January 28, 2002
Brother Bishops, distinguished guests, ladies and gentlemen, I am very pleased to welcome all of you to our Conference on Humanizing the Global Economy. I would like to acknowledge in particular those of you who have traveled far to be with us. Your expertise is most needed and welcome.
This is in many ways an unprecedented gathering, significant in its origins, in its breadth, and in its theme. For its origins, this gathering benefits from four decades of collaboration between the Episcopal conferences from Canada, Latin America, and the United States. It takes its particular inspiration from the 1998 Conference at Seton Hall University on third-world debt relief, sponsored by the U.S. Bishops' Conference and the Pontifical Council for Justice and Peace. The Seton Hall Conference was historic: key decision-makers, within and outside government, reached a greater understanding of the ethical dimensions of third world debt and its complex links to poverty. The Conference was one of many positive influences that contributed to significant progress on debt relief. Major country lenders agreed to broaden and deepen the multilateral debt relief granted under HIPC (the Heavily Indebted Poor Country initiative), and many of these countries also forgave 100-percent of their bilateral debts to HIPC countries. Inspired by this result, the inter-American Bishops asked that this gathering be organized to take the debt relief discussion to a new stage, examining the ethical dimensions of a wider topic, economic globalization.
This gathering is also significant in its breadth. There is a diversity and depth of experience represented here that is impressive and essential to our discussions. The past few years have confirmed that events, including economic decisions, in one region have significant repercussions around the globe. The interdependence of the world's peoples is more extensive and deeper than ever before. No country or region can authentically debate the moral and human dimensions of globalization in a forum closed to the views of others. This reality is globalization's legacy, and it is familiar to us. The Catholic Church was globalized well before globalization became a phenomenon. Catholics comprise a large, diverse, and indeed worldwide faith community, and they are found in every aspect of economic and public life. We believe that the Church can play a special role in the globalization debate, given its presence around the world.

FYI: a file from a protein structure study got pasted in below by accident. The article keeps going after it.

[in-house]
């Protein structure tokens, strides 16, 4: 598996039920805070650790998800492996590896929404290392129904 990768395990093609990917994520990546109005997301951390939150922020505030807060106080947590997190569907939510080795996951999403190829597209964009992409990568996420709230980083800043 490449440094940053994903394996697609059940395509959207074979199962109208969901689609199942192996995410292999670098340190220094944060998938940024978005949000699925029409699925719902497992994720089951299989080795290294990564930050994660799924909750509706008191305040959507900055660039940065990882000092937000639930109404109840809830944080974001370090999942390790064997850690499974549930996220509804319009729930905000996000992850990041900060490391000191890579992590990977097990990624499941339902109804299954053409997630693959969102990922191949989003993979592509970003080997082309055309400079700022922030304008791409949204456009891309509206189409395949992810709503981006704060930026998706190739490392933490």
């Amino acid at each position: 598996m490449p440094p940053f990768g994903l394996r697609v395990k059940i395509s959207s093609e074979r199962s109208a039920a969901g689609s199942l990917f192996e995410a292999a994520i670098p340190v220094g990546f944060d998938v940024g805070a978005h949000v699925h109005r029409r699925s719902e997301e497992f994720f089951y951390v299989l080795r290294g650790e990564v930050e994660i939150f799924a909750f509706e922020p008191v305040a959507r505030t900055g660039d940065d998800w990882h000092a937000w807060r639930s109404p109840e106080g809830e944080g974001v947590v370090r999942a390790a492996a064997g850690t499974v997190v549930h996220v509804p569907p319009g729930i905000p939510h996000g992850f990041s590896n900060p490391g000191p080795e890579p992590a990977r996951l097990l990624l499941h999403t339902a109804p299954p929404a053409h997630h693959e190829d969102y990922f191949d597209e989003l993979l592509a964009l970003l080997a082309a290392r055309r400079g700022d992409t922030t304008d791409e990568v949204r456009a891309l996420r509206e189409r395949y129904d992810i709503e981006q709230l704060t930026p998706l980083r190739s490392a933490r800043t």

That brings us to this gathering's theme. We believe that the Church's diverse experience and its many global ties can contribute to a rich and vital discussion on the human and moral dimensions of globalization. This theme is often neglected in public debate, which is frequently polarized and partisan. In the days of this gathering, we seek to examine globalization through the eyes of faith and from the perspective of Catholic moral teaching. Catholic social teaching offers a set of principles and values, ideas and criteria that can help structure and shape the discussion. Church leaders are also here to listen and learn from the experts present form many relevant fields, including finance, business, labor, economics, and government.
The organization of this gathering reflects, in some respects, the Seton Hall Conference, both in terms of the range of participants and the structure of the agenda, in the hope of achieving some measure of that Conference's impact. However, we should recognize at the outset that there are key differences in the deliberations here. The debt relief conference took place at a moment in time when the issues were crystallizing. The Church had a firm position, a clear moral mandate, and was addressing a narrower set of issues. In our program this week, debt relief remains prominent on the agenda, but our subjects now extend to the wider dimensions of economic globalization, especially those affecting the poor. These include trade policy, development assistance, foreign investment, and immigration. For some of these issues, the Church's approach and response are still being formulated. This gathering seeks to advance the dialogue and to further the debate, not to finish it. As in Seton Hall, we have a clear ethical mandate, but the results we seek are greater understanding, broader perspectives, and increased dialogue, rather than immediate solutions. We also hope that this gathering will help each of us become more aware of our respective roles and responsibilities for humanizing the global economy.